Though the University of Maryland’s campus remains mostly empty, services for students experiencing housing and food insecurity are expanding their resources to aid those struggling from the economic fallout of the coronavirus pandemic.
“This is going to impact students in ways that we can’t predict,” said Brian Watkins, director of Parent and Family Affairs. “We know that food and housing insecurity will become an issue.”
Watkins is the founder and chair of Fostering Terp Success, a support program for students with experience in foster care, who are homeless, who are at risk of being homeless or who lack family support. The program, which officially began earlier this academic year, helps those students access campus dining and housing services by providing financial support and connecting them with “campus coaches” who meet with them monthly.
With businesses forced to close across the country and consumers staying home, the pandemic is expected to exacerbate economic woes around the world. Economists predict that the United States and Europe will soon fall into a recession, and policymakers are looking for ways to relieve American workers with stimulus packages.
At this university, where classes have been moved online for the remainder of the semester and students have been ordered to leave their dorms, Fostering Terp Success is issuing emergency stipends and providing 50-meal dining plans for any student who requests it from the program’s staff, Watkins said.
For students who rely on the school for more than just an education, he said, such support at a time of uncertainty is crucial.
Twenty percent of students at this university report being food insecure, according to a 2019 study conducted by the Counseling Center’s research unit. The Campus Pantry, which provides emergency food services to university students, faculty and staff, served 790 clients 2,559 times in the 2018-19 academic year, according to data from Dining Services.
The pantry will stay open an additional day each week from March 20 to April 10 — offering services on Tuesdays and Fridays, instead of solely on Fridays.
With more students out of work for a prolonged period, there’s “no way to tell” what demand for food from the pantry will look like in the next few weeks, said Allison Tjaden, assistant director of new initiatives for Dining Services.
“Keeping food on the shelves is the priority,” Tjaden said.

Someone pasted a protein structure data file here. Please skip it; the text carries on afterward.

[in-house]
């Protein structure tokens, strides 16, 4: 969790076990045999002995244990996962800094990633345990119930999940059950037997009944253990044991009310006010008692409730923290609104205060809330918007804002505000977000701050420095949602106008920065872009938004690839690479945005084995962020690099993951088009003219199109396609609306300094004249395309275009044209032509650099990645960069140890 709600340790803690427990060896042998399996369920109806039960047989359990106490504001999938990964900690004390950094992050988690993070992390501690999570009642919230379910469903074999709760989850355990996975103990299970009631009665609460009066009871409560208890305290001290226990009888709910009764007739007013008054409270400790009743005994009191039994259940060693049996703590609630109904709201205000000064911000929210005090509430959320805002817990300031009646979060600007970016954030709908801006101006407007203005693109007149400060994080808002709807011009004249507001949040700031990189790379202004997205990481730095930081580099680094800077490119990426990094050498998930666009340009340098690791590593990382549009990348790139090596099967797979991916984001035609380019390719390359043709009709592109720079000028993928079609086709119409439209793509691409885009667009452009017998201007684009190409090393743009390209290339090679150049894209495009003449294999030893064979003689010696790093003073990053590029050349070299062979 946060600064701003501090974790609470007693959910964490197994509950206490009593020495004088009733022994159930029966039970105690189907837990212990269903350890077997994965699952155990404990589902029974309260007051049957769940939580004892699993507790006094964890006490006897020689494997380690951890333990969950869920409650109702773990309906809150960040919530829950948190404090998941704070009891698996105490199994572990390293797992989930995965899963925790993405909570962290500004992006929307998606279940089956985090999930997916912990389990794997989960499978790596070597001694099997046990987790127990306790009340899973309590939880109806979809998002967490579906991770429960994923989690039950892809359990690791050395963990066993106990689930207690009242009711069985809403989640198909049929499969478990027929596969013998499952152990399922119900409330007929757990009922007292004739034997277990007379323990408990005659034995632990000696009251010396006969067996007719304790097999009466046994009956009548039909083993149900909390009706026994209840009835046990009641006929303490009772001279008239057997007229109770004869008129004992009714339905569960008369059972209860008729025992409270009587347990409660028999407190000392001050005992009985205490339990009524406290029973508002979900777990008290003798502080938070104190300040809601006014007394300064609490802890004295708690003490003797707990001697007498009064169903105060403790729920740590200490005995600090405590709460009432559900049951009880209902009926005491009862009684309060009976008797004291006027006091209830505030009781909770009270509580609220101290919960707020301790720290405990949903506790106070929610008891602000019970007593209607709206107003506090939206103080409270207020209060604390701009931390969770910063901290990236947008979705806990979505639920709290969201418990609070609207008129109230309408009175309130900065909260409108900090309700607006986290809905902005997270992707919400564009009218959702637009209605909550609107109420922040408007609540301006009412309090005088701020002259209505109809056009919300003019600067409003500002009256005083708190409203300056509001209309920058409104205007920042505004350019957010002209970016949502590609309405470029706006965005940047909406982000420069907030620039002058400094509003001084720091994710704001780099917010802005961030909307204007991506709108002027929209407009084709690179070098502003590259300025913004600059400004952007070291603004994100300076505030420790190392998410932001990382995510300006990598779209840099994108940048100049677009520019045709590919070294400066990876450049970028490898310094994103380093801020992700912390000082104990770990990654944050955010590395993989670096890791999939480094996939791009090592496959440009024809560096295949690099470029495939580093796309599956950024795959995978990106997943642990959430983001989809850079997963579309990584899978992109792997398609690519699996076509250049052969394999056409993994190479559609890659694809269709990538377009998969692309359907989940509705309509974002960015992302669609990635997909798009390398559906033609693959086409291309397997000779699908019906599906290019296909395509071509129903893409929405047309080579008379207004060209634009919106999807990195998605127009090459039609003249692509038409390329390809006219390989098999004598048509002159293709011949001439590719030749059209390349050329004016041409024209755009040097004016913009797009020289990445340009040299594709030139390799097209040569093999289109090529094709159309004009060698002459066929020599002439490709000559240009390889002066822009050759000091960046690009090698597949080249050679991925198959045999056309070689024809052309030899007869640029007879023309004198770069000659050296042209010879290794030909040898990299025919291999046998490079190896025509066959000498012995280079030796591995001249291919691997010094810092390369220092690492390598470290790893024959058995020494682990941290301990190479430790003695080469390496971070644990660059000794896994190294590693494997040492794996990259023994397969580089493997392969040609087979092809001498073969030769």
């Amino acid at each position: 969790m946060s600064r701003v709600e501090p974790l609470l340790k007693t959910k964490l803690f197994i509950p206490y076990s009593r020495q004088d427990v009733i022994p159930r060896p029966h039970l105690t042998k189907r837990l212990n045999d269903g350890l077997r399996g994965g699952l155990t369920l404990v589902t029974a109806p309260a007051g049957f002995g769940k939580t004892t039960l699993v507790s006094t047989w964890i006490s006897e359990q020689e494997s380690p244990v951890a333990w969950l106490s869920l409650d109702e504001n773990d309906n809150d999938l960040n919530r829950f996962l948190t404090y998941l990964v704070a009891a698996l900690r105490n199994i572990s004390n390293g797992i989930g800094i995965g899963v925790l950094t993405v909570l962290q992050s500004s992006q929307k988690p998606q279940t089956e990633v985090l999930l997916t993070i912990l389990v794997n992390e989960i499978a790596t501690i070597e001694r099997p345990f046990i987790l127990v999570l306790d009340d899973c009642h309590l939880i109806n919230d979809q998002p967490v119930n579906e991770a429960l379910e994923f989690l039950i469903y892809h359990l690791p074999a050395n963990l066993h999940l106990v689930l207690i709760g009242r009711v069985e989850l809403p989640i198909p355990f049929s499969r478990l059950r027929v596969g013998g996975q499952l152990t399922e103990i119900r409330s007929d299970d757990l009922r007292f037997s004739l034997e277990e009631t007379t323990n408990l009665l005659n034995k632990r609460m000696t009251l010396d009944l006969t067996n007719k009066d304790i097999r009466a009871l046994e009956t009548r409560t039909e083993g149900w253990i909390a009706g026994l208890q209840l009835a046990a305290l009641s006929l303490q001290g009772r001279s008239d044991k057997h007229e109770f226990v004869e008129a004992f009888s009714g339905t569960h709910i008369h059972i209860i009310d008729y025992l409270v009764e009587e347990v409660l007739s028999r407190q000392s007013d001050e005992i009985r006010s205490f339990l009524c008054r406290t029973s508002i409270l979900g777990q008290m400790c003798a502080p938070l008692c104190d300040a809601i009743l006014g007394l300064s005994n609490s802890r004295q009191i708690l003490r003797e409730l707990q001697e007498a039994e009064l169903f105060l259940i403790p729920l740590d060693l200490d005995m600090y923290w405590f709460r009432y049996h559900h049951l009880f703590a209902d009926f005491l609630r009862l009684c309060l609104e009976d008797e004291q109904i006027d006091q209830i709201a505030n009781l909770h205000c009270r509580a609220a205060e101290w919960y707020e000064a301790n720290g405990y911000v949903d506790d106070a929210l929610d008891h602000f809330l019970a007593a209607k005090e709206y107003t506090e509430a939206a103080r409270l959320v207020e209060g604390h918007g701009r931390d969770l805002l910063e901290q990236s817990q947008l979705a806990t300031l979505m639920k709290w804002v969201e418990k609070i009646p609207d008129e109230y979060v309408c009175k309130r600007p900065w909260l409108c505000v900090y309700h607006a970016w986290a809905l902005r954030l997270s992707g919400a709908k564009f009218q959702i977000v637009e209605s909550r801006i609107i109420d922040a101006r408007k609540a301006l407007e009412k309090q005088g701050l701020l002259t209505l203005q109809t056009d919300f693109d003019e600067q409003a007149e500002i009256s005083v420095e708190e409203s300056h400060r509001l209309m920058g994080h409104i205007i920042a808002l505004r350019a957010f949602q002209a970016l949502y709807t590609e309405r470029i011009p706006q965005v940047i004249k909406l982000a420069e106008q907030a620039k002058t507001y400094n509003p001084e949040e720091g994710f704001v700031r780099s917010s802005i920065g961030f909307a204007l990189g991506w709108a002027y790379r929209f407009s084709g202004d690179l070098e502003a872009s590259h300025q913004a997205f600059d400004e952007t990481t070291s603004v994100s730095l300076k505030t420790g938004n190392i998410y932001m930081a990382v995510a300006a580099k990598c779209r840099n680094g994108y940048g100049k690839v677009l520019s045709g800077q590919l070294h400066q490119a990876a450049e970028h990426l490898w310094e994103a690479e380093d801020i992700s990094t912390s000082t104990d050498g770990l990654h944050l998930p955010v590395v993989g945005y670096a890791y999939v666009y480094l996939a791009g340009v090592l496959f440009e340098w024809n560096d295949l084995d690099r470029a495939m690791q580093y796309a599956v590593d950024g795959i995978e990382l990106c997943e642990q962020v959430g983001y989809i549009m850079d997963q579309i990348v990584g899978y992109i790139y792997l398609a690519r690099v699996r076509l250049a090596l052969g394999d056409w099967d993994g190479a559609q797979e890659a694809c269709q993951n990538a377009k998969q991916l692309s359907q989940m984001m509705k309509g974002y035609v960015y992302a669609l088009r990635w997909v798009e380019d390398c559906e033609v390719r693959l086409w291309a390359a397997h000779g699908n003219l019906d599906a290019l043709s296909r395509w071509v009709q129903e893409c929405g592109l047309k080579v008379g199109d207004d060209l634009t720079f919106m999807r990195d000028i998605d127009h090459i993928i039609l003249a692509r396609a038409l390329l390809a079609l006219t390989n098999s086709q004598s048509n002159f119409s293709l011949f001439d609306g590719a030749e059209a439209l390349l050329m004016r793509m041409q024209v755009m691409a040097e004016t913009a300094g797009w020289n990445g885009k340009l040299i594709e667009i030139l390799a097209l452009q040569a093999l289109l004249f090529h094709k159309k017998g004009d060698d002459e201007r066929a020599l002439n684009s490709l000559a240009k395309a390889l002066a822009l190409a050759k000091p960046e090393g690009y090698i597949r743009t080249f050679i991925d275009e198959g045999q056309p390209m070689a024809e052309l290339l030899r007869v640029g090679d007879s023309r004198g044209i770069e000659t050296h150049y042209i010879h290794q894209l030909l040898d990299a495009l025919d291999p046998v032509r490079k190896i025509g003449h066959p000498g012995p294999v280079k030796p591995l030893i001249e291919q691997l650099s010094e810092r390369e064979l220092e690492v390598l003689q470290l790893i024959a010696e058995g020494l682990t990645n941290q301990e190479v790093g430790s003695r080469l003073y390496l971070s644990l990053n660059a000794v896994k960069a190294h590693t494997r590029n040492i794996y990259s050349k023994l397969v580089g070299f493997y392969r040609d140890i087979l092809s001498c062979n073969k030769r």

To prepare for that uncertainty, pantry employees placed advanced orders for goods from the Capital Area Food Bank, an organization based in Washington, D.C., that outsources donations to smaller regional pantries including the university’s. The pantry may also require an increase in donations from the community, Tjaden said.
She noted that the pantry is ready and willing to remain open, and hopes that it will continue to provide security and “friendly faces” for students at a time of heightened anxiety.
With regard to housing, students who face extreme hardship at home can petition to stay on campus for the rest of the semester in limited emergency spots, according to the Department of Resident Life. But isolating oneself on an empty college campus — one built for the comings and goings of 40,000 students — presents its own challenges.
Chaida Bango Bango, one of seven Fostering Terp Success students remaining on campus, is staying in Cecil Hall. The sophomore came to the university from the foster care system and applied for emergency housing because she didn’t have a permanent home to return to amid the campus closure.
But the current emptiness in College Park makes it hard to consider it home, she said.
“It feels like you can hear an echo from a mile away,” the public policy major said. “Sometimes it just feels sad, because you know that everyone else, or most people, have a place to go, and it really hits you that during this time you really don’t have anywhere else to go.”
To pass the time, Bango Bango has been going for walks and chatting with friends through social media. With financial support from Fostering Terp Success, she also stocked up on groceries.
While struggling students can find support with Fostering Terp Success and the Campus Pantry, they can also apply to the university’s Student Crisis Fund for financial assistance, Watkins said.
The fund, established in 2001, offers aid to enrolled students facing unanticipated circumstances, such as house fires, medical emergencies and natural disasters.
Since the spread of the coronavirus, the Student Crisis Fund has received 50 or more requests a day, according to a news release from Jackie Lewis, vice president of University Relations. The fund typically receives 2-3 requests per week, Lewis wrote.
After distributing over $250,000 to nearly 700 students within a little over a week, the fund has been depleted. Over 100 students remain waiting for “critical assistance,” according to the release.
Although Bango Bango believes she has enough university support to finish up her semester on campus, she worries about the future. She’s been applying to jobs frequently, she said, but is not optimistic that she’ll hear back, given the pandemic’s economic fallout.
“The country is still in chaos,” Bango Bango said. “I have no plans, no sort of direction to go about recovering from all this.”
That kind of worry, Watkins said, is exactly what services like his are aiming to address.
“Our efforts to provide additional funding for them was in the hope to kind of alleviate additional concerns that they might have: ‘How am I going to make it through with no income, how am I going to access food, and what’s going to be available to me?’” he said. “Our goal is to try to reduce or eliminate some of those other concerns.”